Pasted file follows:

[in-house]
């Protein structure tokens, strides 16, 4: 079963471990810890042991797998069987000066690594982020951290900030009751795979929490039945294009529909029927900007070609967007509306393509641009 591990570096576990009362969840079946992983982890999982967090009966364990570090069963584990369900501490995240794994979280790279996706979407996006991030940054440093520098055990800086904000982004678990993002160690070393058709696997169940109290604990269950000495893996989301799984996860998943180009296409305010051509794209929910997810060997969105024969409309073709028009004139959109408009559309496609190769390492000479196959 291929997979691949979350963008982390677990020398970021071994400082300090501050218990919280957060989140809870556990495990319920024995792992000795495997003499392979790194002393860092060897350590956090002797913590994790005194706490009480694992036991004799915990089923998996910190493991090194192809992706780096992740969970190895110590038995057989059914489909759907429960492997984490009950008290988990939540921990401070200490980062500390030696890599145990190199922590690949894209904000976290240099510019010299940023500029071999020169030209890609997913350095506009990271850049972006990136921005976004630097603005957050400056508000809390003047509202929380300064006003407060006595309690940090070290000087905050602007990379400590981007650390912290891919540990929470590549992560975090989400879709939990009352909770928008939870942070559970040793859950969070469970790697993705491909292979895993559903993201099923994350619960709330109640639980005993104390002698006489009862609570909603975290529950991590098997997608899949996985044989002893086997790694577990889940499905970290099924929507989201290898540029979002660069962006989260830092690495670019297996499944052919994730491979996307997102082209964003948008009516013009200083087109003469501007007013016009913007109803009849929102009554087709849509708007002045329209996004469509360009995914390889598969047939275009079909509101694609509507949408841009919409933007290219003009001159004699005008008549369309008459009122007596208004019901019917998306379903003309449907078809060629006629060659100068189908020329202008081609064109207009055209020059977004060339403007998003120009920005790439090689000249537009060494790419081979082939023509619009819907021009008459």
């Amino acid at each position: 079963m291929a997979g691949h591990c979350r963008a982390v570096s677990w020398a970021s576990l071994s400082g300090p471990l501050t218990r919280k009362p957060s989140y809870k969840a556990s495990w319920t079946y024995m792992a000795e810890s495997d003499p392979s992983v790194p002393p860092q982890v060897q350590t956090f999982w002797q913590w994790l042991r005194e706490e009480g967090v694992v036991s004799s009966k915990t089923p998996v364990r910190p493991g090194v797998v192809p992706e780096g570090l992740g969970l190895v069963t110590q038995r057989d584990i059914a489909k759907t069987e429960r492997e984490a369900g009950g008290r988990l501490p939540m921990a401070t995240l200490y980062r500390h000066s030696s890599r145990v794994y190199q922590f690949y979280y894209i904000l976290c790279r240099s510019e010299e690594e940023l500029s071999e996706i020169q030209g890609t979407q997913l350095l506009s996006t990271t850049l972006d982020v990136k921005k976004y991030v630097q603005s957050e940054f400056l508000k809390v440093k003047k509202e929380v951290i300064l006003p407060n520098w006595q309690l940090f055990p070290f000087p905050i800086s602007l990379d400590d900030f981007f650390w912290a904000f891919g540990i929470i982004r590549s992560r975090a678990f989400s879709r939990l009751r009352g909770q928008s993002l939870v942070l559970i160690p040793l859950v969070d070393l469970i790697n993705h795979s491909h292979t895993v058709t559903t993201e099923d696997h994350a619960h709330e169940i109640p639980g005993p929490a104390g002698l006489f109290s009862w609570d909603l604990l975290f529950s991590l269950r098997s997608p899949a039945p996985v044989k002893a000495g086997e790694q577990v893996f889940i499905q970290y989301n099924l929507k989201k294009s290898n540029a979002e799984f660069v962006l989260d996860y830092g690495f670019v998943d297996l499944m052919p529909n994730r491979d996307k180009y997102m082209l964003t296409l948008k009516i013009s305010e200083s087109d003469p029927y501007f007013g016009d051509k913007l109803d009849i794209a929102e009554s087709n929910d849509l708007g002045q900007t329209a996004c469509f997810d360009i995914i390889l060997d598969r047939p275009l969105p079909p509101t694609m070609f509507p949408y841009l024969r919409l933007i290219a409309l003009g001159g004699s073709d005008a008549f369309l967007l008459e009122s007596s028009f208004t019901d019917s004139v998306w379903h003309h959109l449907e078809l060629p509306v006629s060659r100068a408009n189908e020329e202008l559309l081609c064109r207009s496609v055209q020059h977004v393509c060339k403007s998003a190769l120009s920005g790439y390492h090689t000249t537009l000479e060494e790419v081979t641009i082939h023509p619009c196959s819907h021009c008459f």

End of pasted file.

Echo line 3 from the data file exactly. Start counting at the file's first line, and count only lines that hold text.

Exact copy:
């Amino acid at each position: 079963m291929a997979g691949h591990c979350r963008a982390v570096s677990w020398a970021s576990l071994s400082g300090p471990l501050t218990r919280k009362p957060s989140y809870k969840a556990s495990w319920t079946y024995m792992a000795e810890s495997d003499p392979s992983v790194p002393p860092q982890v060897q350590t956090f999982w002797q913590w994790l042991r005194e706490e009480g967090v694992v036991s004799s009966k915990t089923p998996v364990r910190p493991g090194v797998v192809p992706e780096g570090l992740g969970l190895v069963t110590q038995r057989d584990i059914a489909k759907t069987e429960r492997e984490a369900g009950g008290r988990l501490p939540m921990a401070t995240l200490y980062r500390h000066s030696s890599r145990v794994y190199q922590f690949y979280y894209i904000l976290c790279r240099s510019e010299e690594e940023l500029s071999e996706i020169q030209g890609t979407q997913l350095l506009s996006t990271t850049l972006d982020v990136k921005k976004y991030v630097q603005s957050e940054f400056l508000k809390v440093k003047k509202e929380v951290i300064l006003p407060n520098w006595q309690l940090f055990p070290f000087p905050i800086s602007l990379d400590d900030f981007f650390w912290a904000f891919g540990i929470i982004r590549s992560r975090a678990f989400s879709r939990l009751r009352g909770q928008s993002l939870v942070l559970i160690p040793l859950v969070d070393l469970i790697n993705h795979s491909h292979t895993v058709t559903t993201e099923d696997h994350a619960h709330e169940i109640p639980g005993p929490a104390g002698l006489f109290s009862w609570d909603l604990l975290f529950s991590l269950r098997s997608p899949a039945p996985v044989k002893a000495g086997e790694q577990v893996f889940i499905q970290y989301n099924l929507k989201k294009s290898n540029a979002e799984f660069v962006l989260d996860y830092g690495f670019v998943d297996l499944m052919p529909n994730r491979d996307k180009y997102m082209l964003t296409l948008k009516i013009s305010e200083s087109d003469p029927y501007f007013g016009d051509k913007l109803d009849i794209a929102e009554s087709n929910d849509l708007g002045q900007t329209a996004c469509f997810d360009i995914i390889l060997d598969r047939p275009l969105p079909p509101t694609m070609f509507p949408y841009l024969r919409l933007i290219a409309l003009g001159g004699s073709d005008a008549f369309l967007l008459e009122s007596s028009f208004t019901d019917s004139v998306w379903h003309h959109l449907e078809l060629p509306v006629s060659r100068a408009n189908e020329e202008l559309l081609c064109r207009s496609v055209q020059h977004v393509c060339k403007s998003a190769l120009s920005g790439y390492h090689t000249t537009l000479e060494e790419v081979t641009i082939h023509p619009c196959s819907h021009c008459f």